Guest Blog by Beth Davis, Owner and Operator of BD Contractor Services specializing in support and education services for residential and light commercial contractors. For more information, visit www.bdcontractorservices.com or connect with her on Facebook.
Creating Systems to Build Customer Relationships, Part 2
In order to grow your business and enjoy a steady stream of referrals, you must first create systems for building and maintaining customer relationships. These systems need not be complicated, but they must take into account four simple steps. The first two, plan with systems in mind and implement that plan, were detailed in part 1 of this blog which you can read here.
Continuing through the steps, third, and this step is the most important of all, you must deliver a quality product every time you work with a customer. All of the systems in the world, executed perfectly, will not be enough to build relationships with customers for whom you have performed shoddy or poor quality work.
Last, you must follow up behind your systems as you implement them. Take note of what is working and what is not. Get feedback from your office staff and your customers and, when necessary, make changes to your procedures in order to make them both more efficient and more effective.
Receiving a referral is the greatest form of social capital a client can give to you and that must be treated with the utmost respect. In creating a referral system there are, in reality, only three simple steps that you need to follow.
First you must ask for the referral. Whether you do this at the end of a pleasant experience with a customer or through follow up with clients down the road, you will get (at least) twice as many referrals if you actively seek them from clients.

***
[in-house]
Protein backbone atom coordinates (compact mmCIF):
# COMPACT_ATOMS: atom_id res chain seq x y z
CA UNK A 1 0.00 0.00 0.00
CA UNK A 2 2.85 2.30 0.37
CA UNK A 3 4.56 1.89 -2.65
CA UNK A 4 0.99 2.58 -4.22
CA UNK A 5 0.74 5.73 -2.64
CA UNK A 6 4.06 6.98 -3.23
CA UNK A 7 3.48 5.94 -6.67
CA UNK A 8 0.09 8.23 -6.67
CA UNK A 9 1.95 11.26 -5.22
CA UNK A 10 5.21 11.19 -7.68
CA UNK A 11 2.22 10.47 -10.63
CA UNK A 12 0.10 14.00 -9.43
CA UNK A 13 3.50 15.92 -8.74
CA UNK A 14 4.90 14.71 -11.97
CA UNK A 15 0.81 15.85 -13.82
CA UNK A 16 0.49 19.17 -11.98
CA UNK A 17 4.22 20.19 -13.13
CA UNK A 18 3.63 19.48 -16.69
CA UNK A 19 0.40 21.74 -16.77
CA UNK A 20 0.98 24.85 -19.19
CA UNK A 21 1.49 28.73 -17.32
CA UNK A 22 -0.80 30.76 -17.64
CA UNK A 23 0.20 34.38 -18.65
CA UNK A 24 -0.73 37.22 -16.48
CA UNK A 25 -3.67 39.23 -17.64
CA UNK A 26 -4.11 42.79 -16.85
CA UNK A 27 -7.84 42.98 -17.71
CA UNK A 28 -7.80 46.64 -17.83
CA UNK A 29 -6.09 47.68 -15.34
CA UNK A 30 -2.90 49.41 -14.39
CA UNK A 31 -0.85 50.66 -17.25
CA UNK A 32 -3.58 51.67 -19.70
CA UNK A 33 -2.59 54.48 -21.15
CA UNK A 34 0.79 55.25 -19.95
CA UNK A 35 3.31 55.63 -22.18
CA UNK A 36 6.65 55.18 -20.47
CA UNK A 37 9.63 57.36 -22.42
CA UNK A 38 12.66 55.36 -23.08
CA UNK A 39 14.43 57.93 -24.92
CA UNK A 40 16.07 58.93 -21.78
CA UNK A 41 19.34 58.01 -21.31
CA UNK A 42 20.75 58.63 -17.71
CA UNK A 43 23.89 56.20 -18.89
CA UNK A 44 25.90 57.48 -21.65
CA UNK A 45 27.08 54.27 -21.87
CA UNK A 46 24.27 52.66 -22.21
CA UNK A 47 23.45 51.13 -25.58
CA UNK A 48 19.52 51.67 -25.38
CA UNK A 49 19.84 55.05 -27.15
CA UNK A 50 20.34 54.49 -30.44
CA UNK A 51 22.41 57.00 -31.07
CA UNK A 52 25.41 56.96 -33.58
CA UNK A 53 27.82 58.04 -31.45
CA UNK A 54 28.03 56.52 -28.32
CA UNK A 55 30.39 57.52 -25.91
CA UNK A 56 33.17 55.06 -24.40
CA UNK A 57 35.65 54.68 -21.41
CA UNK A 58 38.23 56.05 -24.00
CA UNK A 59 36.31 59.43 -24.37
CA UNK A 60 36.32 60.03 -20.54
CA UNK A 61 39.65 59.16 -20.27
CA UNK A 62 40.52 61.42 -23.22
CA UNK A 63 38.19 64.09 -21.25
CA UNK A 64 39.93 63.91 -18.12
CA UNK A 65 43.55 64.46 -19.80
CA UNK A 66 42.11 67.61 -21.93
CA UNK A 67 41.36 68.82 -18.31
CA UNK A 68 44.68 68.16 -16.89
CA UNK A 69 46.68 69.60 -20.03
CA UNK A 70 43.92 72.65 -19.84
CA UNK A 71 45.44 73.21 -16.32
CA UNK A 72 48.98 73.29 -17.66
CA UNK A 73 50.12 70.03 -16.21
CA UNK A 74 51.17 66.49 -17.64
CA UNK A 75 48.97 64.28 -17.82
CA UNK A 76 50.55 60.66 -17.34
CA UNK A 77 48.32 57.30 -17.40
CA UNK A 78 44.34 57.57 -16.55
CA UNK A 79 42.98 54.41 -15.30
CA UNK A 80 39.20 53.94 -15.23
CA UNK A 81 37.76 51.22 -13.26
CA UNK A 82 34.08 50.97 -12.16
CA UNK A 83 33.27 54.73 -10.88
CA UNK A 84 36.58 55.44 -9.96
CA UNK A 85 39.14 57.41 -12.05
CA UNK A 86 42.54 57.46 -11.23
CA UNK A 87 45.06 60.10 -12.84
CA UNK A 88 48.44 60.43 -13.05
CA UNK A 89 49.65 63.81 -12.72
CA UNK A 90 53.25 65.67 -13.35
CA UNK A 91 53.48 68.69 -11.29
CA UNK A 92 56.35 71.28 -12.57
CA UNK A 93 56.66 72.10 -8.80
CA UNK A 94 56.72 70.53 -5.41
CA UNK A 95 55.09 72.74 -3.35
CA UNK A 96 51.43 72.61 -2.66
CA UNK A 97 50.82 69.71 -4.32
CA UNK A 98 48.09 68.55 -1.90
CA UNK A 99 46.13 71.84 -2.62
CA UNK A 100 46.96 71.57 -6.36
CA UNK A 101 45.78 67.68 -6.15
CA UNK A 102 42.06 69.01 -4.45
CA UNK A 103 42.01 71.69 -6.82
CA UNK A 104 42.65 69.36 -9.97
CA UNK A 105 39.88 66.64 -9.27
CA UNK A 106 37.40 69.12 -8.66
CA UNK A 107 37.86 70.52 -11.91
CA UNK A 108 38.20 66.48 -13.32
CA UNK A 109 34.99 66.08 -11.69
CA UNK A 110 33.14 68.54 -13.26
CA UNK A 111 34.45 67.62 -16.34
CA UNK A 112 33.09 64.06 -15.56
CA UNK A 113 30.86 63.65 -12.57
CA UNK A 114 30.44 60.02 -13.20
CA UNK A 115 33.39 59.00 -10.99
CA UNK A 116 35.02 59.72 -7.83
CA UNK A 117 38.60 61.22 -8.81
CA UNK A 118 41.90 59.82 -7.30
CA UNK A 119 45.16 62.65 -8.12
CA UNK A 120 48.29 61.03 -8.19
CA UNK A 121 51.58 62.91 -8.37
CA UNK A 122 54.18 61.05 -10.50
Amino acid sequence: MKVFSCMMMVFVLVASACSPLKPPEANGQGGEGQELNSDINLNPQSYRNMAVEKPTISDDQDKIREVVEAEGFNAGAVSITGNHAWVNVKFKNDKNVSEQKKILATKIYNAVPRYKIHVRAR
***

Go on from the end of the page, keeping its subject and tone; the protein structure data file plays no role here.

Once you have secured a referral, your system must include a way to thank the referrer. Whether it is with a phone call, an email, a handwritten note or some other form of gratitude, you should thank the referrer as immediately as possible.
Recently, we have seen a number of remodeling companies offering to pay customers for referrals in the form of gift cards, discounts, etc. We polled a group of over 100 remodeling customers and an overwhelming 72% of them said that this strategy was a turnoff. Gratitude is appreciated, but being encouraged and bribed financially to give out social capital was something that the majority of customers found to be off putting.
The best thing that you can do in your referral system to thank one customer for sending you another is to do a good job. This enhances the referrer’s social capital and boosts their reputation for giving quality referrals. To many, this is much more important than a monetary reward.
Follow up System
One you have a database, a system for delivering quality results and a referral system, you need a system for keeping in touch with clients. This system can be as simple or as complicated as you want it to be. A good friend of mine has a virtual assistant who he employs for ten hours per month who takes care of all of the follow up. They have devised a system for sending out holiday cards, birthday cards and well placed emails as well as steady social media and content delivery (a whole other system in itself) to keep his company top of mind. This service costs him about $500 per month but has more than doubled his sales in the past five years.
Whether you choose to use your Rolodex and write one hand written note to a customer each week or you have a fully integrated CRM system backed up by office support, the follow up system is likely going to be the most lucrative one for you to put into place. It will feed the referral system and allow you to work more often for more ideal customers.
Whether you choose to streamline systems because you are a one man show or step up to more intricate systems to grow your business quickly, systems that work and are worked will become your biggest asset. Make sure you record the step by step process as you create it so that, when your workload increases, you can delegate these systems effectively to others.